Despite vocal support for Local Law D at a recent public hearing, on Wednesday, Sept. 10, Albany County Executive Dan McCoy vetoed the legislation that would ban tobacco sales in pharmacies in Albany County.
McCoy said in a statement that the reason for the veto was because it would be unenforcable. Instead, he has presented an executive order to the legislature that would ban the display of tobacco products in pharmacies and in retail stores with pharmacies.
“I applaud all efforts that reduce the effects of smoking, especially among the young,” said McCoy in explain his veto. “I cannot, however, support Local Law D. There are numerous legal defects, among them that Local Law D lacks an enforcing agency, lacks a collection procedure for fines and lacks the prerequisite licensing law that would allow Albany County to regulate cigarette sales.”
Adopted by the Albany County Legislature on Aug. 11, the law would have allowed the county to prohibit the sale of tobacco products in licensed health care institutions, pharmacies and retail establishments containing a pharmacy.
Albany Legislator Tim Nichols, D-Latham, said he was disappointed by the veto.
“This veto is a huge win for Big Tobacco and a crushing blow to public health, future tobacco control efforts and to our kids,” said Nichols.
At the public hearing Wednesday, Sept. 3, Nichols argued that tobacco should not be treated the same as some of the other “vices” that cause health problems because, with things such as candy or alcohol, a limited or responsible use will not cause health problems. There is no accepted safe amount of tobacco.
In McCoy’s statement, he said that banning tobacco sales in certain establishments will not stop people from smoking.
“Each of us will make choices on where to shop based upon the values we hold important. Even without this law, nothing stops doctors and consumers from having prescriptions filled only at cigarette-free pharmacies. Nothing stops people from not patronizing stores that sell cigarettes,” said McCoy.
Nichols said the mission of pharmacies to help sick people doesn’t fit well with tobacco sales.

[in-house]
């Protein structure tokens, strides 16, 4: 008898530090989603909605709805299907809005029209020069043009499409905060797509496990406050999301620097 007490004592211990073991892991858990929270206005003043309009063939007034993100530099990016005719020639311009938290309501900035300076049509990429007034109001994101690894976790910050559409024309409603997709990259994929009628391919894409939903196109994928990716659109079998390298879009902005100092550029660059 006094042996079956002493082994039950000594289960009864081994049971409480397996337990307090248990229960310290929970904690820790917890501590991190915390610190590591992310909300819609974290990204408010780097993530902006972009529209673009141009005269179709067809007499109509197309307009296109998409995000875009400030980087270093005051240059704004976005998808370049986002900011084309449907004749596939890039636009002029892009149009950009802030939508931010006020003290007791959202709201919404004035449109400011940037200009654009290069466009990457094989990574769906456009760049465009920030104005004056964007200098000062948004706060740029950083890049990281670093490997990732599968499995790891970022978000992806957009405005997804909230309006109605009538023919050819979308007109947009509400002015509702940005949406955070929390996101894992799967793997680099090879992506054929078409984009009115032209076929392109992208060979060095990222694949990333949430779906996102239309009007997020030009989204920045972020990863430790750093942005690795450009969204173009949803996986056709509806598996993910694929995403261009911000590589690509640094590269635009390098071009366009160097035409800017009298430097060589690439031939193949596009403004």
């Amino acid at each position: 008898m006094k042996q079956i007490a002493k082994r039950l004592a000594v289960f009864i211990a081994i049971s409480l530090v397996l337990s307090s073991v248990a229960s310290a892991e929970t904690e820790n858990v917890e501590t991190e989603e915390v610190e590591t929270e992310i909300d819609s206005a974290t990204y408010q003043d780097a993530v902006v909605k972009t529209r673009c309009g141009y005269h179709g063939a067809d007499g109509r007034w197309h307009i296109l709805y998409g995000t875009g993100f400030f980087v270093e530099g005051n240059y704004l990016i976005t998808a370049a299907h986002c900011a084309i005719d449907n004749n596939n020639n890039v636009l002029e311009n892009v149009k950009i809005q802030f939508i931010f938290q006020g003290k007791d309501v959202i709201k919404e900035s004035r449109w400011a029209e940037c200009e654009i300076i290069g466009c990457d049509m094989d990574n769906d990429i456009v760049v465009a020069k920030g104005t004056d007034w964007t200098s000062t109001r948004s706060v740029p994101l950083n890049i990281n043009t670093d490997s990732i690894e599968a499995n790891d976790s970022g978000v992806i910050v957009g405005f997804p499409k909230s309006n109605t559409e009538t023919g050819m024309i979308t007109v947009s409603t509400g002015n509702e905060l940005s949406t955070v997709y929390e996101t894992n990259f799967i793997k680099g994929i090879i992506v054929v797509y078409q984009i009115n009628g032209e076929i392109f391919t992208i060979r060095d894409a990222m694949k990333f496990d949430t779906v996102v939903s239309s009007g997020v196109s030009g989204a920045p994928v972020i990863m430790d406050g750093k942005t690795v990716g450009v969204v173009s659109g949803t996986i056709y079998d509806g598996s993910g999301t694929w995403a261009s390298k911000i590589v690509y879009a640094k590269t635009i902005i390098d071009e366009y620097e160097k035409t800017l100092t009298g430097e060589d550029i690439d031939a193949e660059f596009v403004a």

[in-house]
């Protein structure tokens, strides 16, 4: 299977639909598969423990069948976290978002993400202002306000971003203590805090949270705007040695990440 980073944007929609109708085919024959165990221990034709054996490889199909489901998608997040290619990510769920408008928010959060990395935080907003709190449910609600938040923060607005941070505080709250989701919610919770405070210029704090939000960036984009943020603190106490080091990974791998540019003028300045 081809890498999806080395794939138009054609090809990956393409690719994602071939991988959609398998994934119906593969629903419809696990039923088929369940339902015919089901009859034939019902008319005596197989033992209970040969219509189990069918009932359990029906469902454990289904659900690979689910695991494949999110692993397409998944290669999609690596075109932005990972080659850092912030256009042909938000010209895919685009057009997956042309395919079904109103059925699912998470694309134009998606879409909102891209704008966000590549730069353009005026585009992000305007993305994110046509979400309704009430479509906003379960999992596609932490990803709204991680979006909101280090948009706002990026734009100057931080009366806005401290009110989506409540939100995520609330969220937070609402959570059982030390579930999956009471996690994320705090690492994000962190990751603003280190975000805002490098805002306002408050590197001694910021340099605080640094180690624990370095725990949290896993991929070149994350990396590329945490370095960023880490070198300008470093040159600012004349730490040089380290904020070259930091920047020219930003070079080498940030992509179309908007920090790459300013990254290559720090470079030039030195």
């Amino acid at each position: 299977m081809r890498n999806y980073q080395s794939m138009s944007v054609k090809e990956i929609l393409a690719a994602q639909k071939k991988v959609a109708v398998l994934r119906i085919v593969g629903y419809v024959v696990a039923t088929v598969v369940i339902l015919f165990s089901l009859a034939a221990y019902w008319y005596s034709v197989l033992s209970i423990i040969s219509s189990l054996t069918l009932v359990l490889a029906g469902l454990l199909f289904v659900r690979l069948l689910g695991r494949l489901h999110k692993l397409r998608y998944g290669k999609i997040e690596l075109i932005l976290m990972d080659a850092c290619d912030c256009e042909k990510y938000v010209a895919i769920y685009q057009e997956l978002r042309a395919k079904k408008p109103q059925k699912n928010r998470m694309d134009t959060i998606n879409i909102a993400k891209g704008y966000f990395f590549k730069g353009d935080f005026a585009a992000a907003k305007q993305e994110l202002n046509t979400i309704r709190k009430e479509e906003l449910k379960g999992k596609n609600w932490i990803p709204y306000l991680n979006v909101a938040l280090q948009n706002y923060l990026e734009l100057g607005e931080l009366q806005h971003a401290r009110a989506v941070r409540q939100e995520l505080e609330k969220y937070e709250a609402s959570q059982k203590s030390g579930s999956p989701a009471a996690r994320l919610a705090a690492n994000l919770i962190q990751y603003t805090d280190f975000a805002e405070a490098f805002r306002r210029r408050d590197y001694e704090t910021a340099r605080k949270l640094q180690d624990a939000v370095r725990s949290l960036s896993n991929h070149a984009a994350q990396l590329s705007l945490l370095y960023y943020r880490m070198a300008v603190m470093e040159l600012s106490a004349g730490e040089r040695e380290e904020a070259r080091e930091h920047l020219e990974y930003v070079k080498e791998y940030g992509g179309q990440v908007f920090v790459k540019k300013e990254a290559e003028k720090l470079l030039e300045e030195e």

“It doesn’t make sense to have tobacco sold at these places. Covering up the products doesn’t cover up the contradiction of selling the products at a place people go for health care,” said Nichols.
While McCoy did stop short of dictating what stores are allowed to sell tobacco products, he did recommend that stores with pharmacies voluntarily stop selling the products, as pharmacy giant CVS did recently.
“I applaud CVS’s decision to voluntarily remove tobacco products from its stores. In fact, I urge all stores that have a pharmacy to voluntarily ban the sale of cigarettes. I also urge all stores that sell cigarettes to restrict the display and placement of cigarettes so that they are not in view of minors,” said McCoy.
The legislation McCoy presented in the place of Local Law D directs the county attorney to prepare legislation that would include a ban on the display of tobacco products in pharmacies and in retail stores with pharmacies.
While many grocery stores cover up tobacco products voluntarily, Nichols questioned the legality of that legislation saying it is unconstitutional and hasn’t worked before.
“My understanding is that New York City tried to do this in the last couple years ,and the city was sued and the legislation was thrown out. Advertising is protected under the first amendment,” said Nichols.
Nichols vowed to continue his fight against tobacco in Albany by continuing to support laws similar to Local Law D and other tobacco control initiatives.